Bio-Behavioral Research

The purpose of The Obesity Society's Bio-Behavioral Research Section is to support and encourage research on the complex interactions between biological, behavioral, and environmental factors that influence obesity, and to advocate for an approach to research, treatment, and prevention that considers and integrates both behavioral and biological aspects of obesity and obesity-related disease.

 

Goals

  • To establish a network of a diverse array of researchers from basic, environmental, social, and behavioral sciences to facilitate interdisciplinary approaches to researching, treating, and advocating for obesity
  • To develop symposia and workshop concepts to educate and inform obesity professionals, researchers, clinicians,
  • about bio-behavioral research in obesity
  • To develop symposia and workshops to recruit and train novice obesity researchers from diverse fields in obesity
  • science
  • To advocate for funding of interdisciplinary research that investigates bio-behavioral aspects of obesity
  • To disseminate information to relevant stakeholders and public health officials regarding the bio-behavioral nature
  • of obesity
  • To provide support and promote mentorship of young researchers in bio-behavioral research by forming interdisciplinary mentorship teams

 

Join the Bio-Behavioral Research Section

All section members must be a member of The Obesity Society.

If you are not a member of The Obesity Society, join today.  Be certain to select the Bio-Behavioral Research Section when completing your profile.

If you are already a member and would like to join the Bio-Behavioral Research Section please login to your member profile and select the Section. Once you have updated your profile, you will receive all communications pertaining to the section.

Please contact Sadie Campbell, This e-mail address is being protected from spambots. You need JavaScript enabled to view it , Governance and Executive Assistant if you have any questions.

 

Leaders

Myles S. Faith, PhD (Chair, 2013-2014)MFaith for Web

University of North Carolina at Chapel Hill, Chapel Hill, NC

Dr. Faith studies familial influences on the development of child eating patterns and obesity. That is, how do parents foster obesity risk or help to reduce obesity in their children? Also, what is the role of nature and nurture in childhood obesity onset? Dr. Faith explores these questions using a variety of designs, including research with twins and adoptees. His work also focuses on lifestyle interventions for childhood obesity treatment/prevention. He has collaborated on school- and primary care-based interventions to prevent childhood obesity. Dr. Faith is active in different professional organizations concerning child health and development. He served on the Nutrition Committee for the American Heart Association’s Council on Nutrition, Physical Activity and Metabolism (NPAM), and was a standing member of the NIH Psychosocial Risk and Disease Prevention Study Section. He is a fellow of the American Heart Association.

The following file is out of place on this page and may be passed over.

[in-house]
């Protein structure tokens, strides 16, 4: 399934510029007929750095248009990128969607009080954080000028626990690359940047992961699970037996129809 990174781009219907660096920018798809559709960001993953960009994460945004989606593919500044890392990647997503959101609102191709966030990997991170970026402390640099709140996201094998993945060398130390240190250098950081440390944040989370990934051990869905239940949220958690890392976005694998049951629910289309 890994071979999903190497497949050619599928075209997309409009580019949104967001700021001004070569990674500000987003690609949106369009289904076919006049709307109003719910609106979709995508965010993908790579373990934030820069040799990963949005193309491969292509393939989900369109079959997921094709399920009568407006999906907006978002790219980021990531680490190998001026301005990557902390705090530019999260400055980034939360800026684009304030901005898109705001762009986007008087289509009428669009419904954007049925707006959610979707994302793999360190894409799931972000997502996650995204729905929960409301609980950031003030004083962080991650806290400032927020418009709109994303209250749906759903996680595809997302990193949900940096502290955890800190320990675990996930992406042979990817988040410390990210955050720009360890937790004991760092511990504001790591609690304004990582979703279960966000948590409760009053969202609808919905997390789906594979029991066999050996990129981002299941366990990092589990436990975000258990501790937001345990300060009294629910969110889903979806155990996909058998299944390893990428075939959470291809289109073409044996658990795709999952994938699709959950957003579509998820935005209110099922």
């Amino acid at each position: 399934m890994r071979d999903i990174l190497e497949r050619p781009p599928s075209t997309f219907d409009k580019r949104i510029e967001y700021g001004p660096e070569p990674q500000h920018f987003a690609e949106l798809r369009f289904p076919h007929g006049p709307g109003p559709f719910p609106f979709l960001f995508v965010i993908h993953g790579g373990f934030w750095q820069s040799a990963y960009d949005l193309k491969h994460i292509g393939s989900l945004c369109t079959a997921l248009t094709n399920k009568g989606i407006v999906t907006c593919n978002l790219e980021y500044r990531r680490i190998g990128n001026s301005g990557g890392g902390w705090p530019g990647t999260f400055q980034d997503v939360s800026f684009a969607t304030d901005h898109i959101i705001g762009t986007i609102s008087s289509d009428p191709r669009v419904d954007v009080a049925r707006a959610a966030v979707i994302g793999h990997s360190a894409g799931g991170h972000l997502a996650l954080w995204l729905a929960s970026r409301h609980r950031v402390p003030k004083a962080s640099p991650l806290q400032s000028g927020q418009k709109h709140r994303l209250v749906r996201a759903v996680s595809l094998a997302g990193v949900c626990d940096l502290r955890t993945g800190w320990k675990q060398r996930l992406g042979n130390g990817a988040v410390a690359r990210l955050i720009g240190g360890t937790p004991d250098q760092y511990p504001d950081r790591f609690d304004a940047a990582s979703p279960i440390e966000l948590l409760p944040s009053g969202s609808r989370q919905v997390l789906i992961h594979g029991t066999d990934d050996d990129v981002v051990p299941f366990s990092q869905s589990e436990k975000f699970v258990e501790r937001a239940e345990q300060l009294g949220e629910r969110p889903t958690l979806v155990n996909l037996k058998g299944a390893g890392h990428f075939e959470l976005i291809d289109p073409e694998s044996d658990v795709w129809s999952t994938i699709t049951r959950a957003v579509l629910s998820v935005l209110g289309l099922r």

Michelle Cardel, PhD, RD (Chair-Elect, 2013-2014)MCardel

University Of Colorado Denver, Denver, CO

Dr. Michelle Cardel is a post-doctoral fellow in the Department of Pediatrics, Section of Nutrition at the University of Colorado Denver. Her research focuses on the etiology, prevention and treatment of pediatric obesity in underserved populations. She is the Chair-Elect of the Bio-Behavioral Research Section, a member of the Diversity Committee, and a past member of the Early-Career Investigator Committee.

 

 


Emily Dhurandhar, PhD (Secretary/Treasurer, 2013-2014)EDhurandhar.jpg

University Of Alabama At Birmingham, Birmingham, AL

Dr. Emily Dhurandhar is an associate professor in the Department of Health Behavior at the University of Alabama at Birmingham. She studies human energy balance and eating behavior to better understand the underlying biologic and environmental causes of overeating and weight gain. She is the secretary of the Bio-Behavioral Research Section and the Chair of the Obesity Society's Advocacy Committee.

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